Oct 24 2011
Strasbourg bound while European storm brews in UK
I am getting ready to take the second half of the marathon journey to the Strasbourg Parliament whilst the London Parliament prepares to hold a debate on an irrelevant European Union (EU) Referendum on Britain’s relationship with the biggest trading area in the world – i.e. the EU which we are already members of.
While the country faces major economic challenges, and the Euro zone attempts to deal with the sovereign debt crisis, some members of the Conservative Party would rather pick a fight that Britain doesn’t need and cannot win.
Parliamentary time in the UK should be spent on debating the measures needed to secure jobs and growth in this tough economic climate. Instead valuable time is being miss-used so old scores can be settled and new wounds can be opened in the UK Tory Party. Although this will benefit the opposition it is not what the country needs.
David Cameron’s party is split and infighting, exposing their deep internal divisions, but he will not show leadership. Cameron is torn between the promises he made to the Eurosceptic Right MPs of his party, to get elected; and gaining a shred of respectability in Europe.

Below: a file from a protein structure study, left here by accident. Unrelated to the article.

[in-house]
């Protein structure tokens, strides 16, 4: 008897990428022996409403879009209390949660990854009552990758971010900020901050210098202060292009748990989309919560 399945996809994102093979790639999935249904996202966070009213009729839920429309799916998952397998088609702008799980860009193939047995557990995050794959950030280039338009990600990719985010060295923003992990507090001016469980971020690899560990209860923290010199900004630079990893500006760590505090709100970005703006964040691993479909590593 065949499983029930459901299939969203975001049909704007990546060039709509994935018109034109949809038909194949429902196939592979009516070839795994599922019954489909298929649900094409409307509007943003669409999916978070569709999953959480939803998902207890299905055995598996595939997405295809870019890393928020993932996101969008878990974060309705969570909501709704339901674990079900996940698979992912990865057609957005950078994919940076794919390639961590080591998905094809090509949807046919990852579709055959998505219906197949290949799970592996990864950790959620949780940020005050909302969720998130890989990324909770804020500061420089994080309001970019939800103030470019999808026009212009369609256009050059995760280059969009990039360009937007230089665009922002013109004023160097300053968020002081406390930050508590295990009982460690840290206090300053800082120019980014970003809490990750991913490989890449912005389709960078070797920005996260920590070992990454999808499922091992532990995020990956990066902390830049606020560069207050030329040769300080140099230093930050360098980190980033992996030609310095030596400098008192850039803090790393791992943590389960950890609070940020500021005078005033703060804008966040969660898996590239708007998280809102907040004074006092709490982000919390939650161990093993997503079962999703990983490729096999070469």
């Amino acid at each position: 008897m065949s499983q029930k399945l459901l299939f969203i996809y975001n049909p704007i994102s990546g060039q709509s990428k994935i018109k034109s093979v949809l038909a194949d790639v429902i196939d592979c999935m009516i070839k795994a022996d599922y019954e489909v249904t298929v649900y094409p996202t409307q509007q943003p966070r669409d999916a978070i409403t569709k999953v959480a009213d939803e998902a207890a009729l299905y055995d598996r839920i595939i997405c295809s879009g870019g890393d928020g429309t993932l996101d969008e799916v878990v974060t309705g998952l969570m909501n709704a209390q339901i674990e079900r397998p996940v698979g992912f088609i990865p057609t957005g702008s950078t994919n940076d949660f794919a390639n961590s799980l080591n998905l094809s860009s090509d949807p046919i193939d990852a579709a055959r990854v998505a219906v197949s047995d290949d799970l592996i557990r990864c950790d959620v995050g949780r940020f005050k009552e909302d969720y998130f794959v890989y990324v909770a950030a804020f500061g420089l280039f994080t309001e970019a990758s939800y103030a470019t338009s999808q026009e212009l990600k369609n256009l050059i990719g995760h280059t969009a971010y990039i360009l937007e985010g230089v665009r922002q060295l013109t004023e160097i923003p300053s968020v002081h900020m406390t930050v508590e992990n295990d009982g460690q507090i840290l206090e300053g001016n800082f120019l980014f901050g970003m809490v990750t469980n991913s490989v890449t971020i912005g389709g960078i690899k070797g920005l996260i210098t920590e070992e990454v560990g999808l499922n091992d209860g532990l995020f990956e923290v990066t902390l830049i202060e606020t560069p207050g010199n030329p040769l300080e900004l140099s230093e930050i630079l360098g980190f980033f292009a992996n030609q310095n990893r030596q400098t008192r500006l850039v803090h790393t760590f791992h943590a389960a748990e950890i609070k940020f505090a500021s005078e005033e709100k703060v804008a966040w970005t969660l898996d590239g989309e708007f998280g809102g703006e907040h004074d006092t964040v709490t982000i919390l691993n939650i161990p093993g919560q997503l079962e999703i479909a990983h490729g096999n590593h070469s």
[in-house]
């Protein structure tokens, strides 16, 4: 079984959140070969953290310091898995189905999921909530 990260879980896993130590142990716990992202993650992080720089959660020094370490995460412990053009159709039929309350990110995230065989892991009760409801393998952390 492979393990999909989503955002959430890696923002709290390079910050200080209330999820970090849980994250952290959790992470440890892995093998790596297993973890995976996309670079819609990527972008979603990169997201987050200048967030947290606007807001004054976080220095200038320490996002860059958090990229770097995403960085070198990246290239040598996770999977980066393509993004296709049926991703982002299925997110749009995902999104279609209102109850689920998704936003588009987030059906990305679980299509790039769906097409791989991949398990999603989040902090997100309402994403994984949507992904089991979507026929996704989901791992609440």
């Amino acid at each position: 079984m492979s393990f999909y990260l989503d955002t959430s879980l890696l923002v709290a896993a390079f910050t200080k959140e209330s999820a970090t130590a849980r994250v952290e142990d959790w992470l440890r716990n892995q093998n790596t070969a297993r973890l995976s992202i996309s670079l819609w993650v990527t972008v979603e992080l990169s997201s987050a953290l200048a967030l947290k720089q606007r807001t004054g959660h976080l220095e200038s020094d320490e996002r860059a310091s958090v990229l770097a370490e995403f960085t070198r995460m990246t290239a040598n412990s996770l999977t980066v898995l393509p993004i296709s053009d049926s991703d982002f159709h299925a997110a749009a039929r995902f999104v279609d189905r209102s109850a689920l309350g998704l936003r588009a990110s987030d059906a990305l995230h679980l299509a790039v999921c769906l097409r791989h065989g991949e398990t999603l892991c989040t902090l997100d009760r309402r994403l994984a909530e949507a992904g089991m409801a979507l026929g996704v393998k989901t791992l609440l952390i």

We already knew which way the wind was blowing. David Cameron took his handpicked European MEPs out of the mainstream right of centre group in the European Parliament and formed the European Conservatives and Reformists Group which puts him in bed with some very dubious far right and homophobic characters.
What we need is a strong Britain in a strong Europe so that we can take the lead on global issues. Any attempt to renegotiate aspects of the European Union that the Conservative Party does not like would fail and would lead inevitably to calls for Britain to leave the European Union, leaving Britain bereft of influence and condemned to the margins. The Tories European divisions cast serious doubt over their claims to have changed as a Party.
Renegotiating elements of the Lisbon Treaty requires the unanimous agreement of all 27 EU governments. To gain any opt-outs, what would a Cameron government give up? Cameron would be spending vast amounts of political capital to perpetuate the naval gazing that the whole of Europe wants to leave behind.
It is reported that Cameron will pledge to bring the UK out of the Social Chapter. The Social Chapter guarantees paid holiday leave for all working people, equality laws for the disabled, elderly, victimised etc, and maternity leave for all British workers. Does David Cameron really want to repeal such rights so badly that he will risk Britain’s membership of the EU?